Excessive exposure to lemon juice can result in porosity on a silver
coin, particularly if the silver is heavily debased with copper.
Lemon juice should never be used on copper or bronze coins.
3. Noxon Brass Polish. Occasionally one encounters silver coins
with copper corrosion deposits, presumably left by other copper coins
with which the silver coins were buried. Applying a drop of Noxon
brass polish to these copper deposits for a few minutes often will
successfully remove these deposits without damaging the silver coin,
but one should be careful with this technique as it always poses
a certain level of risk.
4. EXCEPT FOR COCA-COLA, LEMON JUICE AND NOXON AS DESCRIBED IN
ITEMS 1, 2 AND 3 ABOVE, AND EXCEPT FOR THE LIMITED USE OF NOXON TO
REMOVE BRASS STREAKING AS PROVIDED IN THE BRASS TOOLS ARTICLE, UNDER
NO CIRCUMSTANCES SHOULD ANY OTHER CHEMICALS OF ANY KIND BE USED TO
CLEAN COINS. THIS INCLUDES ACIDS, BASES, DETERGENTS, AND METAL POLISHES.
ALL OF THESE METHODS ALMOST CERTAINLY WILL RUIN YOUR COIN, AND IN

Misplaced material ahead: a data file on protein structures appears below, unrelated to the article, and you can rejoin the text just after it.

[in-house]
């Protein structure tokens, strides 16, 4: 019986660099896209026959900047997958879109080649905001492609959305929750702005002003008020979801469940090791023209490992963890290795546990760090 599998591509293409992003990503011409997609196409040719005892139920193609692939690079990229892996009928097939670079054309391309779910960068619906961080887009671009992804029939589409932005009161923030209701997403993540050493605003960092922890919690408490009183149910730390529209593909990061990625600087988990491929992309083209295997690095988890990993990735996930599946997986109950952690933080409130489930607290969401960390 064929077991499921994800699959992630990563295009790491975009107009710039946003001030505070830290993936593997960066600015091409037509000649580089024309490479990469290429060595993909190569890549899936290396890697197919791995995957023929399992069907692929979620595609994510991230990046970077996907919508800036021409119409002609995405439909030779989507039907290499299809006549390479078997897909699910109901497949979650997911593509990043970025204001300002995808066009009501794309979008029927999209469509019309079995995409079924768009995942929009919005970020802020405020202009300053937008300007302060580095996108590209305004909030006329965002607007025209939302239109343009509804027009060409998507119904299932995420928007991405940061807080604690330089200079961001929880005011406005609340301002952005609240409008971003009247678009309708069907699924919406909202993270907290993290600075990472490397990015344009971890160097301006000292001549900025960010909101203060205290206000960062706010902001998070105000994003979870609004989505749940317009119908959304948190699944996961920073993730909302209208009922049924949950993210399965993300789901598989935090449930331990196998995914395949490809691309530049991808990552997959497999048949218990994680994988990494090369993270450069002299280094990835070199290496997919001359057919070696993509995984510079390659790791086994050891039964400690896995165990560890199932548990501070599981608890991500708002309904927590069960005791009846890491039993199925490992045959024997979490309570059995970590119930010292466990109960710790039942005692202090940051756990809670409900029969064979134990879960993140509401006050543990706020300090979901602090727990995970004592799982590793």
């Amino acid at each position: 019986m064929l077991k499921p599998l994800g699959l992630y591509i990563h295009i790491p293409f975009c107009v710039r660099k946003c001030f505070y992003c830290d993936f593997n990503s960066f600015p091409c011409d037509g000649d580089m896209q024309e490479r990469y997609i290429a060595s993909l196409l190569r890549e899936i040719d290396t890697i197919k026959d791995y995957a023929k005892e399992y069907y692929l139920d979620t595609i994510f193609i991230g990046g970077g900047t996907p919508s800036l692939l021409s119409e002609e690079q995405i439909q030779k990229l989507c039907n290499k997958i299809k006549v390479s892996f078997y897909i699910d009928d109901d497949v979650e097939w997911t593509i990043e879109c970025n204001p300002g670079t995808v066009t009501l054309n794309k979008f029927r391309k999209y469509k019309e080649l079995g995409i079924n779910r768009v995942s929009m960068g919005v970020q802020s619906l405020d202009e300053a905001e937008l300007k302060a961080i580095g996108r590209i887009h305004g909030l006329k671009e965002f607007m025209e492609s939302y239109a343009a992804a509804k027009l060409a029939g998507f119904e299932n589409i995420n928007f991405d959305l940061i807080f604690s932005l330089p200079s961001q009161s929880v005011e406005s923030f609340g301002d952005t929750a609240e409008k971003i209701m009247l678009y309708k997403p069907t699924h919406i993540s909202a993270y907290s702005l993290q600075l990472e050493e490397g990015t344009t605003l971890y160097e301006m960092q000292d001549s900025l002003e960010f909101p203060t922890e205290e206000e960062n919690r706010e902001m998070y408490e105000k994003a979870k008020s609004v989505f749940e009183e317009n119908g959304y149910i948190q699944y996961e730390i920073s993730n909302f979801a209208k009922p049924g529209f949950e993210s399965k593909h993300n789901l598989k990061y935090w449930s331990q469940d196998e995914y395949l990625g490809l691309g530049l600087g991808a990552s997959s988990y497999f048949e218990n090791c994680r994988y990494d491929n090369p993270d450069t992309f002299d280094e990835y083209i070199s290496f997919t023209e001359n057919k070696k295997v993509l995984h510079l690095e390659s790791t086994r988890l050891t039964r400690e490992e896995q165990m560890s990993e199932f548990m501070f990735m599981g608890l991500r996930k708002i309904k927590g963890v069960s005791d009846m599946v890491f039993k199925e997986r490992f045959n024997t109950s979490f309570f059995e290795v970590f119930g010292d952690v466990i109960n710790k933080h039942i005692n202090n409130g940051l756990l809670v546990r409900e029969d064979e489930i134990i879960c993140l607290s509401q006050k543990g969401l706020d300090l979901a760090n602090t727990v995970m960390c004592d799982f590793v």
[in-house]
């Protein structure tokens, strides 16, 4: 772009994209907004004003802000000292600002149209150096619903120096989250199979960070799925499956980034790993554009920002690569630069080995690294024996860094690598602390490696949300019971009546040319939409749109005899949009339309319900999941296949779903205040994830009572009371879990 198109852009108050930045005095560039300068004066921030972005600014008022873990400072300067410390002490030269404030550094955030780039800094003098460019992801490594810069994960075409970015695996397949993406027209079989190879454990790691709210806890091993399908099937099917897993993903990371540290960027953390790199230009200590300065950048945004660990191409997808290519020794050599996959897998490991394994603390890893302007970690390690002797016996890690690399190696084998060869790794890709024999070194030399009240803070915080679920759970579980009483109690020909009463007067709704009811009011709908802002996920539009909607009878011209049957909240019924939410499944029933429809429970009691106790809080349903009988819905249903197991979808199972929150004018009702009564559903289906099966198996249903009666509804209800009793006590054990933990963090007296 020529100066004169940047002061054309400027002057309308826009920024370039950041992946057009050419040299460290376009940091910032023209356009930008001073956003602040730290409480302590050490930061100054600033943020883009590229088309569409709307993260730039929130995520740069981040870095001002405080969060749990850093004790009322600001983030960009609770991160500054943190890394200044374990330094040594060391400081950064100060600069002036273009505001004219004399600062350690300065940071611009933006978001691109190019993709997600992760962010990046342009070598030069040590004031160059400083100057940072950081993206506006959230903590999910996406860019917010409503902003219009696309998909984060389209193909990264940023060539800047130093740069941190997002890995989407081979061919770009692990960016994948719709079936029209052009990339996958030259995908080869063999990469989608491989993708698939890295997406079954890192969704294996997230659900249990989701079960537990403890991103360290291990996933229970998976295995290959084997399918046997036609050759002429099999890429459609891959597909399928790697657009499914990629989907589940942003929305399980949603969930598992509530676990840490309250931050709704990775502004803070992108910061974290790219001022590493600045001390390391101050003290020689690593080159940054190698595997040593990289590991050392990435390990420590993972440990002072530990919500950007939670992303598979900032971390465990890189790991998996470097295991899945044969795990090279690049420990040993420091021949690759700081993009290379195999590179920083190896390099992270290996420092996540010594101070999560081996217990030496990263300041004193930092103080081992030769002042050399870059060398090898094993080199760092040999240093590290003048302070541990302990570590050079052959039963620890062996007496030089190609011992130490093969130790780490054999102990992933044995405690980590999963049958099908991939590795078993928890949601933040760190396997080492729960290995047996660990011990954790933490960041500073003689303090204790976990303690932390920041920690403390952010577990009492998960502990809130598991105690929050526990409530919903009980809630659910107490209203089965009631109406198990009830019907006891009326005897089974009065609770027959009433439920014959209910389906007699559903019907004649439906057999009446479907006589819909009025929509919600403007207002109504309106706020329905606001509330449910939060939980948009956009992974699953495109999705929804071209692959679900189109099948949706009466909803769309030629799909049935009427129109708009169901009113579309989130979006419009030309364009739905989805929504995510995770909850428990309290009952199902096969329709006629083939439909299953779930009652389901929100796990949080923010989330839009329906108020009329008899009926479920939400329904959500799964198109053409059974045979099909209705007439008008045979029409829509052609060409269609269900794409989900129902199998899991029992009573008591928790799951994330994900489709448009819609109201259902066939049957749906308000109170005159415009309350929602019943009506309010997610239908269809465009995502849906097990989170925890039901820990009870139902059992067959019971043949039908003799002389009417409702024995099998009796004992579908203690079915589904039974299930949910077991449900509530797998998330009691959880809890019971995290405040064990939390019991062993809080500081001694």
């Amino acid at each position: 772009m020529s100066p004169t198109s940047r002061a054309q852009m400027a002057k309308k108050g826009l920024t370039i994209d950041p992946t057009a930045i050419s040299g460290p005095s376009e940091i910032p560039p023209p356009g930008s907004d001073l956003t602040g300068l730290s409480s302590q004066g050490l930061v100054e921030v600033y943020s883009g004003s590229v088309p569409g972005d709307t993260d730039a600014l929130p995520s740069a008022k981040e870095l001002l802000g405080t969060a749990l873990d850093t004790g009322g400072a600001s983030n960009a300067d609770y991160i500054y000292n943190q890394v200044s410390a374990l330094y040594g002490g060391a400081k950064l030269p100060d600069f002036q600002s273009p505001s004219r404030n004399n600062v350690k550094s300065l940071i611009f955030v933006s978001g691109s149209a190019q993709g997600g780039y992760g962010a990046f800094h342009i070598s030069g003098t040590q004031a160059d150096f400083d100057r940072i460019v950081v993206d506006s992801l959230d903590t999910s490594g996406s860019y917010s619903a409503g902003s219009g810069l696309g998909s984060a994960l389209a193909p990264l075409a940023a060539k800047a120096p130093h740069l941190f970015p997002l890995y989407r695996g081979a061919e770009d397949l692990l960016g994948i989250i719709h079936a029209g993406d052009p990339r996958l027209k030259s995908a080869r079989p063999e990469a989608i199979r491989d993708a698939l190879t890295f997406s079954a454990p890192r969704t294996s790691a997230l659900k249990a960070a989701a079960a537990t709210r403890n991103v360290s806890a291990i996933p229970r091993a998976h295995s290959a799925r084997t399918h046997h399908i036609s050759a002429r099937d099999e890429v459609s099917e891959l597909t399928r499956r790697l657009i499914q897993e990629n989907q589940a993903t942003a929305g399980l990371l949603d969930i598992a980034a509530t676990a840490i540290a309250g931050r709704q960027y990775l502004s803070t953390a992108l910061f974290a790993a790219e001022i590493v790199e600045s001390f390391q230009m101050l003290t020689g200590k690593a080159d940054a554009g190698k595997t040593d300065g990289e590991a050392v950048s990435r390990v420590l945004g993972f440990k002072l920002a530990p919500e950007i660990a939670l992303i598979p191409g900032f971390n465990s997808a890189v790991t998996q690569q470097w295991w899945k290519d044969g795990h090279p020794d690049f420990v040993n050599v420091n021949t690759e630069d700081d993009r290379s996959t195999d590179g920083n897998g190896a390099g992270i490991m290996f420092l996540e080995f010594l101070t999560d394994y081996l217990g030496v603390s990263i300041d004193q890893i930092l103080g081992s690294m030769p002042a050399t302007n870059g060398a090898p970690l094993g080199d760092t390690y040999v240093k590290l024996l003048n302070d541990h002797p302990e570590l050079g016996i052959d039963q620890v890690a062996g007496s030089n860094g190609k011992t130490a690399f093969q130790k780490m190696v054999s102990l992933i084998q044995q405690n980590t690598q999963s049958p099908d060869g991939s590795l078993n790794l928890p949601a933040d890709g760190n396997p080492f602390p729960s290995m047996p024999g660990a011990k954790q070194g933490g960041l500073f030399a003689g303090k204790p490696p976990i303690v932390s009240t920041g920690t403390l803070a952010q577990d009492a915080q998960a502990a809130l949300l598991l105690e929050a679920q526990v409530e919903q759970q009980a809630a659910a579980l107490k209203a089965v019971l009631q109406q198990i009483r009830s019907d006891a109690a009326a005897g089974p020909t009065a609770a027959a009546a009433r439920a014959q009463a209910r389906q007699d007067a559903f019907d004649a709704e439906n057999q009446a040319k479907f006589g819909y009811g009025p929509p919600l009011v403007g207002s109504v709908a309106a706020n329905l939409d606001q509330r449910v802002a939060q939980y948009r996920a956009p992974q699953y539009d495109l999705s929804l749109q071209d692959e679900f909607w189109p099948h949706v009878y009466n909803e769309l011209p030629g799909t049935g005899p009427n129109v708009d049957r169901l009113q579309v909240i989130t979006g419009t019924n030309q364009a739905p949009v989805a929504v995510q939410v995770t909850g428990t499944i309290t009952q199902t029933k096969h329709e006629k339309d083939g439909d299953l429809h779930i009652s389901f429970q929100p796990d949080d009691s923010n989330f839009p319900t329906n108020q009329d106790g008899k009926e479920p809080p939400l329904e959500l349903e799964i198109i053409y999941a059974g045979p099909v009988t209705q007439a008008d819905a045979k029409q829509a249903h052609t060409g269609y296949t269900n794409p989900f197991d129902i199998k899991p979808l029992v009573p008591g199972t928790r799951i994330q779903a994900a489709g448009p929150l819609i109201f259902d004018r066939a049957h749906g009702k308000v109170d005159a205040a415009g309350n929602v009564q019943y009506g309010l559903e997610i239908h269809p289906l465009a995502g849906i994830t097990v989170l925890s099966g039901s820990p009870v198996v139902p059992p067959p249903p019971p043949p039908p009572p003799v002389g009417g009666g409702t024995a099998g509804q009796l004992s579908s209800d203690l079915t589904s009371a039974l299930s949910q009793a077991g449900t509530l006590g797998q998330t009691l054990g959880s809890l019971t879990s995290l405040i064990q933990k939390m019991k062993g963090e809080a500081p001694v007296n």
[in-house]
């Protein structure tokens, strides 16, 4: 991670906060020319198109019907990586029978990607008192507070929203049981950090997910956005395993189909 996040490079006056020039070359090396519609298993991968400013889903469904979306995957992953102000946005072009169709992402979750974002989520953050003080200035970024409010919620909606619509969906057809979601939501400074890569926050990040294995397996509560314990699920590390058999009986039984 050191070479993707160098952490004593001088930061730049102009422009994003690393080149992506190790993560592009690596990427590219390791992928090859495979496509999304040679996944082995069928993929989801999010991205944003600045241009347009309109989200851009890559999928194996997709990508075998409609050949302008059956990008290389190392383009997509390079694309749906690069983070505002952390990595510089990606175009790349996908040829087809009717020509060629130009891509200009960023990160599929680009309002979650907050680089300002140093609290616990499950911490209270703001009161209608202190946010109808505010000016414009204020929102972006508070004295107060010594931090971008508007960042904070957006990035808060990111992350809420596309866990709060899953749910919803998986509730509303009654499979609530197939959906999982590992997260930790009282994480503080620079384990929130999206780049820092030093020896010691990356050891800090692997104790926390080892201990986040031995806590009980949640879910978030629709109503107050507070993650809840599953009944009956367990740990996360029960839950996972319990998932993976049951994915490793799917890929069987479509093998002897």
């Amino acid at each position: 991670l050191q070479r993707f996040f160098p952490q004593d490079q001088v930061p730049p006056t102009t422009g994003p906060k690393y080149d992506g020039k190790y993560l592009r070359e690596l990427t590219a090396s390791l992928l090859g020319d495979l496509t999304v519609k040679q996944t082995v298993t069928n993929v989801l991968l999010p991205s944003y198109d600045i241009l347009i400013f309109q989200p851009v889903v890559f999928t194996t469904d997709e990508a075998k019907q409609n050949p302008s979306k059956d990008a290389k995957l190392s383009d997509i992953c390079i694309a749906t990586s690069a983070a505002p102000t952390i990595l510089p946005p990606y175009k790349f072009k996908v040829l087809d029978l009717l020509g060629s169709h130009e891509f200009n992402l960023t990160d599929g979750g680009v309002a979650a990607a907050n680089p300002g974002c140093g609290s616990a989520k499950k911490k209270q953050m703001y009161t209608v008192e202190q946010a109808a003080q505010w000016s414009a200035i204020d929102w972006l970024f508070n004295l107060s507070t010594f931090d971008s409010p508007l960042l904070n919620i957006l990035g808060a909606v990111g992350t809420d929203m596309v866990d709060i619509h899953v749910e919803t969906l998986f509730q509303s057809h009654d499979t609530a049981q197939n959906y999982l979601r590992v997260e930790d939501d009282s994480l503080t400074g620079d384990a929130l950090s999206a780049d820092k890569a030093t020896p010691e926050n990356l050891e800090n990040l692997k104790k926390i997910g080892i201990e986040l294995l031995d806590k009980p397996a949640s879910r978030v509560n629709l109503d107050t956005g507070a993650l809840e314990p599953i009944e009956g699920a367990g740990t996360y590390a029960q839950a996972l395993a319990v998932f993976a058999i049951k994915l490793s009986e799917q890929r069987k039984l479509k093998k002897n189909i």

THE CASE OF STRONGER CHEMICALS SUCH AS ACIDS, CAN BE DANGEROUS TO
USE. STAY AWAY FROM THEM!
d. Safety Glasses, Lighting and Magnification. While preparing
coins, one should have safety glasses and a comfortable work bench
with good lighting. Also a magnifying glass or a stereo microscope
e. Retoning Bronze Coins. One salient objective in cleaning bronze
coins is to avoid injuring the underlying patina, which is the dark
black or green toning beneath the deposits. I do not know of any
reliable method for restoring toning to large areas of a coin. For
very small areas of patina damage, such as the exposure of bright
metal on letters or hairlines, a mixture of household "3 in
1" oil and powdered sulphur, painted over the injured spot,